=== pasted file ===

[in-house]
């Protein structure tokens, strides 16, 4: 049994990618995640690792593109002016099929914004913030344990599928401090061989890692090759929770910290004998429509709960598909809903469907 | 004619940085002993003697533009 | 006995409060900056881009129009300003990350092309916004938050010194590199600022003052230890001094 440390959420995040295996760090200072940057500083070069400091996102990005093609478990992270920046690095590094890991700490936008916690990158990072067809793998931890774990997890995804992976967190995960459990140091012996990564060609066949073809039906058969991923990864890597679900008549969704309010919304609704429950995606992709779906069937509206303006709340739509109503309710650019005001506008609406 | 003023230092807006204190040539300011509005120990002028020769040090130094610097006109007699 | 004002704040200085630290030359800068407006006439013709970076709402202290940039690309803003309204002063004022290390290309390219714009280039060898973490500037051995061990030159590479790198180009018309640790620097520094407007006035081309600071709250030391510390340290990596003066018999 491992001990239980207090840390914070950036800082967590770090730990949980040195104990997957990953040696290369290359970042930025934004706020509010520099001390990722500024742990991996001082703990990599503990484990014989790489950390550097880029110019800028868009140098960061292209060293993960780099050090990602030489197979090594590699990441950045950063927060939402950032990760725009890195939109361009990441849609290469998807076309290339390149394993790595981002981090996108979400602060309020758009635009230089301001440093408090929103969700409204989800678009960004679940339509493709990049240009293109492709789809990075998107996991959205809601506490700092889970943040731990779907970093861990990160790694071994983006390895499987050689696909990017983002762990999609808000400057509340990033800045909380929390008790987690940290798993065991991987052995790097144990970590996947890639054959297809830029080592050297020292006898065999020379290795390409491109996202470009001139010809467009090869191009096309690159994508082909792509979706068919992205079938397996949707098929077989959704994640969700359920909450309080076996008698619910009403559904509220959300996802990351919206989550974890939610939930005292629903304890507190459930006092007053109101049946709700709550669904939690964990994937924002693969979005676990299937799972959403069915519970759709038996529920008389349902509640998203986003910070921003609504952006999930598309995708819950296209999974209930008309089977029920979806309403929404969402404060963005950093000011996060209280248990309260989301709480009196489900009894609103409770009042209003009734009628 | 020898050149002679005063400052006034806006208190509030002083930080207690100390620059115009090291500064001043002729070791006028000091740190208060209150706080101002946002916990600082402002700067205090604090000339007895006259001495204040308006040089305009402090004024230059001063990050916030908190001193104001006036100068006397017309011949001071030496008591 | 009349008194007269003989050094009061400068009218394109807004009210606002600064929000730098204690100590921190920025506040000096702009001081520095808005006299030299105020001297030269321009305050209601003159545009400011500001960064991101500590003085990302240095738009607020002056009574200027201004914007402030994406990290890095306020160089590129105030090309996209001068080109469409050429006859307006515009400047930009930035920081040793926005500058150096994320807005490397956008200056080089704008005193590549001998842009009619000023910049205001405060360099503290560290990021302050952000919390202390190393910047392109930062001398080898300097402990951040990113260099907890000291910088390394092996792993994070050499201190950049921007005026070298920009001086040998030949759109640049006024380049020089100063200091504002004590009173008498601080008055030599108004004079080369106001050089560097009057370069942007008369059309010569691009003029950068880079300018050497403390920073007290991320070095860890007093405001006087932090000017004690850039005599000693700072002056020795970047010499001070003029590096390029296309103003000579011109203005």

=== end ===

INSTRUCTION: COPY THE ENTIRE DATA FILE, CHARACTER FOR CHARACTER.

[in-house]
């Protein structure tokens, strides 16, 4: 049994990618995640690792593109002016099929914004913030344990599928401090061989890692090759929770910290004998429509709960598909809903469907 | 004619940085002993003697533009 | 006995409060900056881009129009300003990350092309916004938050010194590199600022003052230890001094 440390959420995040295996760090200072940057500083070069400091996102990005093609478990992270920046690095590094890991700490936008916690990158990072067809793998931890774990997890995804992976967190995960459990140091012996990564060609066949073809039906058969991923990864890597679900008549969704309010919304609704429950995606992709779906069937509206303006709340739509109503309710650019005001506008609406 | 003023230092807006204190040539300011509005120990002028020769040090130094610097006109007699 | 004002704040200085630290030359800068407006006439013709970076709402202290940039690309803003309204002063004022290390290309390219714009280039060898973490500037051995061990030159590479790198180009018309640790620097520094407007006035081309600071709250030391510390340290990596003066018999 491992001990239980207090840390914070950036800082967590770090730990949980040195104990997957990953040696290369290359970042930025934004706020509010520099001390990722500024742990991996001082703990990599503990484990014989790489950390550097880029110019800028868009140098960061292209060293993960780099050090990602030489197979090594590699990441950045950063927060939402950032990760725009890195939109361009990441849609290469998807076309290339390149394993790595981002981090996108979400602060309020758009635009230089301001440093408090929103969700409204989800678009960004679940339509493709990049240009293109492709789809990075998107996991959205809601506490700092889970943040731990779907970093861990990160790694071994983006390895499987050689696909990017983002762990999609808000400057509340990033800045909380929390008790987690940290798993065991991987052995790097144990970590996947890639054959297809830029080592050297020292006898065999020379290795390409491109996202470009001139010809467009090869191009096309690159994508082909792509979706068919992205079938397996949707098929077989959704994640969700359920909450309080076996008698619910009403559904509220959300996802990351919206989550974890939610939930005292629903304890507190459930006092007053109101049946709700709550669904939690964990994937924002693969979005676990299937799972959403069915519970759709038996529920008389349902509640998203986003910070921003609504952006999930598309995708819950296209999974209930008309089977029920979806309403929404969402404060963005950093000011996060209280248990309260989301709480009196489900009894609103409770009042209003009734009628 | 020898050149002679005063400052006034806006208190509030002083930080207690100390620059115009090291500064001043002729070791006028000091740190208060209150706080101002946002916990600082402002700067205090604090000339007895006259001495204040308006040089305009402090004024230059001063990050916030908190001193104001006036100068006397017309011949001071030496008591 | 009349008194007269003989050094009061400068009218394109807004009210606002600064929000730098204690100590921190920025506040000096702009001081520095808005006299030299105020001297030269321009305050209601003159545009400011500001960064991101500590003085990302240095738009607020002056009574200027201004914007402030994406990290890095306020160089590129105030090309996209001068080109469409050429006859307006515009400047930009930035920081040793926005500058150096994320807005490397956008200056080089704008005193590549001998842009009619000023910049205001405060360099503290560290990021302050952000919390202390190393910047392109930062001398080898300097402990951040990113260099907890000291910088390394092996792993994070050499201190950049921007005026070298920009001086040998030949759109640049006024380049020089100063200091504002004590009173008498601080008055030599108004004079080369106001050089560097009057370069942007008369059309010569691009003029950068880079300018050497403390920073007290991320070095860890007093405001006087932090000017004690850039005599000693700072002056020795970047010499001070003029590096390029296309103003000579011109203005």